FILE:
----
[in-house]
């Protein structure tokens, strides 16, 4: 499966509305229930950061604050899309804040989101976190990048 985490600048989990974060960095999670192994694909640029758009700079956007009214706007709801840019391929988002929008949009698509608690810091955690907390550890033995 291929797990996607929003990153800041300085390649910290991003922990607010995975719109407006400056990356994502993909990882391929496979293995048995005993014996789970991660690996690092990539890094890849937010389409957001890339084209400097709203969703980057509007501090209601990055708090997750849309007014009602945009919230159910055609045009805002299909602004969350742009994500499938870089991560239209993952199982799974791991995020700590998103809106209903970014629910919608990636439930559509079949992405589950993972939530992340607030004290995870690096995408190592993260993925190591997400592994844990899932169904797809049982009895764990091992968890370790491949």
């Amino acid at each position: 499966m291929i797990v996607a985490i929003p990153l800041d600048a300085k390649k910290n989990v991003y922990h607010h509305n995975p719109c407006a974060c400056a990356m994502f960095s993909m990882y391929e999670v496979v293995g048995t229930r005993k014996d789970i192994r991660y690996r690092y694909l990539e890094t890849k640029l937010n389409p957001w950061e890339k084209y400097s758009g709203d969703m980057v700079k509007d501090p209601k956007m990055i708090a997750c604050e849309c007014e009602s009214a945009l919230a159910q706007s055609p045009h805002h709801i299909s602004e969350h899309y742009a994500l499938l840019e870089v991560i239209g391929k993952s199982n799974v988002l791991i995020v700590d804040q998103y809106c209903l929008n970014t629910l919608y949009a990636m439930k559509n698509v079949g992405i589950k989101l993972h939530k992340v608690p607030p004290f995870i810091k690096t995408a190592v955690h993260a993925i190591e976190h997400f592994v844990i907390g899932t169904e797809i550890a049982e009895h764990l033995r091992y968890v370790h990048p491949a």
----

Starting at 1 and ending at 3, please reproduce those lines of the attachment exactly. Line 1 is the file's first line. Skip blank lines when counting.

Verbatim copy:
[in-house]
């Protein structure tokens, strides 16, 4: 499966509305229930950061604050899309804040989101976190990048 985490600048989990974060960095999670192994694909640029758009700079956007009214706007709801840019391929988002929008949009698509608690810091955690907390550890033995 291929797990996607929003990153800041300085390649910290991003922990607010995975719109407006400056990356994502993909990882391929496979293995048995005993014996789970991660690996690092990539890094890849937010389409957001890339084209400097709203969703980057509007501090209601990055708090997750849309007014009602945009919230159910055609045009805002299909602004969350742009994500499938870089991560239209993952199982799974791991995020700590998103809106209903970014629910919608990636439930559509079949992405589950993972939530992340607030004290995870690096995408190592993260993925190591997400592994844990899932169904797809049982009895764990091992968890370790491949």
């Amino acid at each position: 499966m291929i797990v996607a985490i929003p990153l800041d600048a300085k390649k910290n989990v991003y922990h607010h509305n995975p719109c407006a974060c400056a990356m994502f960095s993909m990882y391929e999670v496979v293995g048995t229930r005993k014996d789970i192994r991660y690996r690092y694909l990539e890094t890849k640029l937010n389409p957001w950061e890339k084209y400097s758009g709203d969703m980057v700079k509007d501090p209601k956007m990055i708090a997750c604050e849309c007014e009602s009214a945009l919230a159910q706007s055609p045009h805002h709801i299909s602004e969350h899309y742009a994500l499938l840019e870089v991560i239209g391929k993952s199982n799974v988002l791991i995020v700590d804040q998103y809106c209903l929008n970014t629910l919608y949009a990636m439930k559509n698509v079949g992405i589950k989101l993972h939530k992340v608690p607030p004290f995870i810091k690096t995408a190592v955690h993260a993925i190591e976190h997400f592994v844990i907390g899932t169904e797809i550890a049982e009895h764990l033995r091992y968890v370790h990048p491949a």